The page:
In agreement with a previous report (Mansukhani et al., 1990), wild-type as well as the mutant CHO cells tested express very low levels of high-affinity FGF receptors and exhibited very little high-affinity binding of bFGF when compared to NIH-3T3 cells (FIG. 1B). To investigate the binding properties of the FGF receptor in these HSPG-deficient cells, we cloned a murine homologue of the chicken and human FGF receptors, and constructed a vector to express it efficiently in cultured cells. The strategy used to clone the murine FGF receptor utilized a sequence comparison between chicken (CEK1) and human (hflg) FGF receptor cDNAs and mouse tyrosine kinase cDNA, mBEK. PCR primers designed to match regions highly conserved among these known sequences were used to amplify murine liver cDNA. Comparison of the amplified murine cDNA to CEK1, hFLG, and mBEK revealed that it was more similar to the CEK and flg sequence than to the mBEK sequence (84%, 90%, and 74%, respectively). This amplified murine cDNA, which we have named mFR1, was then used to screen a murine brain cDNA library. Of twelve clones analyzed, one contained a 3.5 kb insert, which when sequenced was found to be highly homologous to both CEK1 and hflg and identical to the recently published murine flg (Reid et al., Proc. Natl. Acad. Sci. USA 87:1596-1600, 1990; Safran et al., Oncogene 5:635-643, 1990).
To express mFR1 in cultured cells, a 3.2 kb fragment containing the entire coding sequence of mFR1 was cloned downstream of the Molony murine leukemia virus long terminal repeat (MoMuLVLTR), and provided with heterologous splice and polyadenylation sequences derived from SV40 (FIG. 2). This plasmid, Mo/mFR1/SV, was transfected into the wild type CHO cell line K1. Binding of .sup.125 I-bFGF was measured after transient transfection of CHO cells with mFR1. The transiently-transfected wild-type CHO cells bound 8-10 fold more .sup.125 I-bFGF than did untransfected cells (FIG. 3A), indicating that the Mo/mFR1/SV plasmid was efficiently expressed and translated to yield a functional FGF receptor.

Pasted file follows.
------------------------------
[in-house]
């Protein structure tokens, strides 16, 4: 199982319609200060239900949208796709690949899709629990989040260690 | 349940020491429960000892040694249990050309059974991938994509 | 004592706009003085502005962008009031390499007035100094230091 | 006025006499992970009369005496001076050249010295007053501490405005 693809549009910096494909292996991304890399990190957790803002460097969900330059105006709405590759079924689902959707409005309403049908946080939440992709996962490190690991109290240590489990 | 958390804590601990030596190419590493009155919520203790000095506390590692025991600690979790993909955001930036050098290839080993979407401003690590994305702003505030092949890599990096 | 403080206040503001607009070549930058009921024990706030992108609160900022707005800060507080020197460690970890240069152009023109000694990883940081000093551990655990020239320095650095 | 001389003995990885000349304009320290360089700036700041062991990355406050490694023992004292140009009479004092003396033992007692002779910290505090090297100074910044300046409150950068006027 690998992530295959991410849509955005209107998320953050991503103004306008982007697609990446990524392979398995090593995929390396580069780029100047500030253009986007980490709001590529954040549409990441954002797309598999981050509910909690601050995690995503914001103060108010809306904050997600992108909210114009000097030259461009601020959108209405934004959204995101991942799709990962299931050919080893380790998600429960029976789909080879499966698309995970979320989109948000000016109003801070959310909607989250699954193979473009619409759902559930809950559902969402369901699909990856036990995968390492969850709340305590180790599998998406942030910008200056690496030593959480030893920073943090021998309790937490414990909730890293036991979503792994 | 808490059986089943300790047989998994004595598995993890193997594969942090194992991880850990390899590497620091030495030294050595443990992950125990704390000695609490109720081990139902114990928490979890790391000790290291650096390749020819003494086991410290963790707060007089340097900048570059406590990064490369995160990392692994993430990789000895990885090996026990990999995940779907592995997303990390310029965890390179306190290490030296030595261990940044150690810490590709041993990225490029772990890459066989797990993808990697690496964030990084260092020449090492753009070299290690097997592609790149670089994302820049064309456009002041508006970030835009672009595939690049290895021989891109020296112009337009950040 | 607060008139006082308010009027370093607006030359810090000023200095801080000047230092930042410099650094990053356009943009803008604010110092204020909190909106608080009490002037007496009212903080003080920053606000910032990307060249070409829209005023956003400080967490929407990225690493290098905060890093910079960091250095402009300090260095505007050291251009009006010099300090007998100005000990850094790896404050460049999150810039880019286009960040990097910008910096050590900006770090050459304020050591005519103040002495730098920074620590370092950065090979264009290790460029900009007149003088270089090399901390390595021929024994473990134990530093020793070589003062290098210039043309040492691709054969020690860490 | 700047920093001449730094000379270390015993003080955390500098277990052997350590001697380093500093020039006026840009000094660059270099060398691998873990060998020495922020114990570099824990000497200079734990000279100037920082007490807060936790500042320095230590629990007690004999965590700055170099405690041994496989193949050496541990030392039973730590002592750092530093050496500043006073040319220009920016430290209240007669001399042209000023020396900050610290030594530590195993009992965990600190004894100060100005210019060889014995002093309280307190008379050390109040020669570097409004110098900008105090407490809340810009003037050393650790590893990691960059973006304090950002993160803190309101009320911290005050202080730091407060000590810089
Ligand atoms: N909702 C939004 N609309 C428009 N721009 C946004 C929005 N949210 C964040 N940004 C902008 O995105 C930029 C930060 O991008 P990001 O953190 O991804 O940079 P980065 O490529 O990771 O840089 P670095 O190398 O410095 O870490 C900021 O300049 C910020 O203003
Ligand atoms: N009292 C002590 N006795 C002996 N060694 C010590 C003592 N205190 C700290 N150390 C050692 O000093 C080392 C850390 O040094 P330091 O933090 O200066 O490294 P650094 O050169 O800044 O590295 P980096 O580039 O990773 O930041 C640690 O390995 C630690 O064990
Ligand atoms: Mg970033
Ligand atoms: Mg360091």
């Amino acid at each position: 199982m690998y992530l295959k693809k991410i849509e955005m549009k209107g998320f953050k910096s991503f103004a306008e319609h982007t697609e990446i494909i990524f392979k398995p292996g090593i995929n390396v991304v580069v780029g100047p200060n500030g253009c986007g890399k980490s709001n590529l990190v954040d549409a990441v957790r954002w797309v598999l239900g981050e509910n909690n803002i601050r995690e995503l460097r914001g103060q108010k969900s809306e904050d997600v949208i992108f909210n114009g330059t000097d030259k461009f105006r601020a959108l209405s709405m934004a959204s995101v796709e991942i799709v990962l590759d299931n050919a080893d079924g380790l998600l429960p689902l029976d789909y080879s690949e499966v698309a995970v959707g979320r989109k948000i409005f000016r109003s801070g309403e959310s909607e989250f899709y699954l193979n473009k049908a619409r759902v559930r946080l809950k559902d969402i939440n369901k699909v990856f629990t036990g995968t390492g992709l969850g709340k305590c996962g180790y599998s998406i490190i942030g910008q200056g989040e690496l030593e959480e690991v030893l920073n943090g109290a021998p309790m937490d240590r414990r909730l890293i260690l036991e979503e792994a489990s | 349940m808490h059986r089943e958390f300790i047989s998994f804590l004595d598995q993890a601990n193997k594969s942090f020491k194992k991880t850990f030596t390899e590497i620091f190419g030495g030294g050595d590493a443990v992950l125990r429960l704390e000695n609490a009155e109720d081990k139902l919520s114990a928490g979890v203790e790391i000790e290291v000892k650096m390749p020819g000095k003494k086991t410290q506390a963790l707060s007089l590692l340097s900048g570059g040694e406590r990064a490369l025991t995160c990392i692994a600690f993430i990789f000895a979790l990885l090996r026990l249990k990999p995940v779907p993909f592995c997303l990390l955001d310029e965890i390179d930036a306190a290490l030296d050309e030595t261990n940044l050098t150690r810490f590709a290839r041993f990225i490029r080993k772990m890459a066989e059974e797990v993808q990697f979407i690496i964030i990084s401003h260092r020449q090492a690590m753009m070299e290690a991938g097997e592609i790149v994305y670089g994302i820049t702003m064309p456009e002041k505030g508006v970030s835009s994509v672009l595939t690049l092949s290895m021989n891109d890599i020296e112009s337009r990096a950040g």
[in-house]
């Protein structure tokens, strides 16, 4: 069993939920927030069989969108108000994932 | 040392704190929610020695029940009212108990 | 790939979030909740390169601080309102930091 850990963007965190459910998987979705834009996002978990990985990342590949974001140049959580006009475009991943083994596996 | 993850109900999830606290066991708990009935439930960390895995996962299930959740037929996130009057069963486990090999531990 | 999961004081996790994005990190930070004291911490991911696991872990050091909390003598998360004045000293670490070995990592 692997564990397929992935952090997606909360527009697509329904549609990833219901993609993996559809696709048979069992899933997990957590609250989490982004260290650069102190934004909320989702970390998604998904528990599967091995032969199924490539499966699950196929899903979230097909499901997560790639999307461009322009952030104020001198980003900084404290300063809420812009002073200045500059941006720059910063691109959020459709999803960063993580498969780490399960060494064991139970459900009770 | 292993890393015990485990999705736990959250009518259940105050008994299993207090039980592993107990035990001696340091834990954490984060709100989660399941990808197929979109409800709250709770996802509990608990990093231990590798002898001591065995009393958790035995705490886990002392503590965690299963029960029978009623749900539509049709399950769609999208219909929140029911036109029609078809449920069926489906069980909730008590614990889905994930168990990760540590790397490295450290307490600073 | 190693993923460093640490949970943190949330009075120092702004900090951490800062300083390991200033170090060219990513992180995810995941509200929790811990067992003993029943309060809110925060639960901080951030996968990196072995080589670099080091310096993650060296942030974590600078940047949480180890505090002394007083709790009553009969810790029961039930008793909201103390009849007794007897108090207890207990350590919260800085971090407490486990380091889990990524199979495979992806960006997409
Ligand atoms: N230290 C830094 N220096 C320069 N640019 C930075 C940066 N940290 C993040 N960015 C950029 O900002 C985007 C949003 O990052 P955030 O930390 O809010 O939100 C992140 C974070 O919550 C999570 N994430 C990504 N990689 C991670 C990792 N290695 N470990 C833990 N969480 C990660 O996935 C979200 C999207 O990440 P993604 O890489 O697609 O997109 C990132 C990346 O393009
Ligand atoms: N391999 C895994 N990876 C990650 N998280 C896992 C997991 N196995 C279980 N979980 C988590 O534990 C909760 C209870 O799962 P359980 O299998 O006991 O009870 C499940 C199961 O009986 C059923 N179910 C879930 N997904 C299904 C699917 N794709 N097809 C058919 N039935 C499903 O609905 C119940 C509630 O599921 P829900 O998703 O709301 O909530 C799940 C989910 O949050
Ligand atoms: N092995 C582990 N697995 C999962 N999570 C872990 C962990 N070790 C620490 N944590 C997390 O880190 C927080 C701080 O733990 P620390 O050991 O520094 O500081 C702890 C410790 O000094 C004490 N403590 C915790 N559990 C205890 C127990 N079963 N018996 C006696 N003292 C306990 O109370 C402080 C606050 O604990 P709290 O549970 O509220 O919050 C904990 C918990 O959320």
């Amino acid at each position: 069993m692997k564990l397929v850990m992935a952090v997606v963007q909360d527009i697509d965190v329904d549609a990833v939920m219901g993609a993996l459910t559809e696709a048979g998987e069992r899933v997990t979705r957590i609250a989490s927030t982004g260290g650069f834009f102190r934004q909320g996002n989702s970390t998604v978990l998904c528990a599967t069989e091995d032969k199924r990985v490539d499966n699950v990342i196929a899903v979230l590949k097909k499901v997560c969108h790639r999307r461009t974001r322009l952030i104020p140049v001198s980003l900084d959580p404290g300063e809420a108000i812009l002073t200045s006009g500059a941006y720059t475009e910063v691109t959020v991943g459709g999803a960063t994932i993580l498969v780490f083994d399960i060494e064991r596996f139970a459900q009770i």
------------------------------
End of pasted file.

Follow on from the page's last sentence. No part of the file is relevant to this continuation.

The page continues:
Wild type CHO K1 cells transfected with the Mo/mFR/SV plasmid demonstrated high levels of high-affinity binding of bFGF (FIG. 3A). However, none of the similarly transfected HS-deficient mutants showed significant high-affinity binding of bFGF. High-affinity receptor binding of bFGF in these mFR1-transfected, HS-deficient mutants could be fully restored by inclusion of heparin in the binding medium (FIG. 3B). Heparin-dependent receptor binding was demonstrated independently in two HS-deficient, transiently transfected clones (clones 803 and 677) and in an isolated, stably expressing, HS-deficient clone (clone 803-FR1). These results suggest that cell surface low-affinity-binding HSPGs are needed to promote high-affinity bFGF binding, but that soluble heparin can substitute
Shown in FIG. 4A is a dose-response curve illustrating the effect of varying concentrations of heparin on binding of bFGF to its high-affinity receptor. These results demonstrate a saturable binding curve with maximal receptor binding at heparin concentrations as low as 40 ng/ml, suggesting a highly specific bFGF-heparin interaction. As expected, there was no detectable potentiating effect of heparin on the high-affinity binding of bFGF mFR1-transfected wild type CHO K1 cells, which express ample cell surface HSPG. These cells register high levels of bFGF binding both in the presence and in the absence of heparin, suggesting that exogenously-applied heparin and cell surface HS or heparin-like molecules can interchangeably function as accessory molecules to promote binding of bFGF to the high-affinity FGF receptor.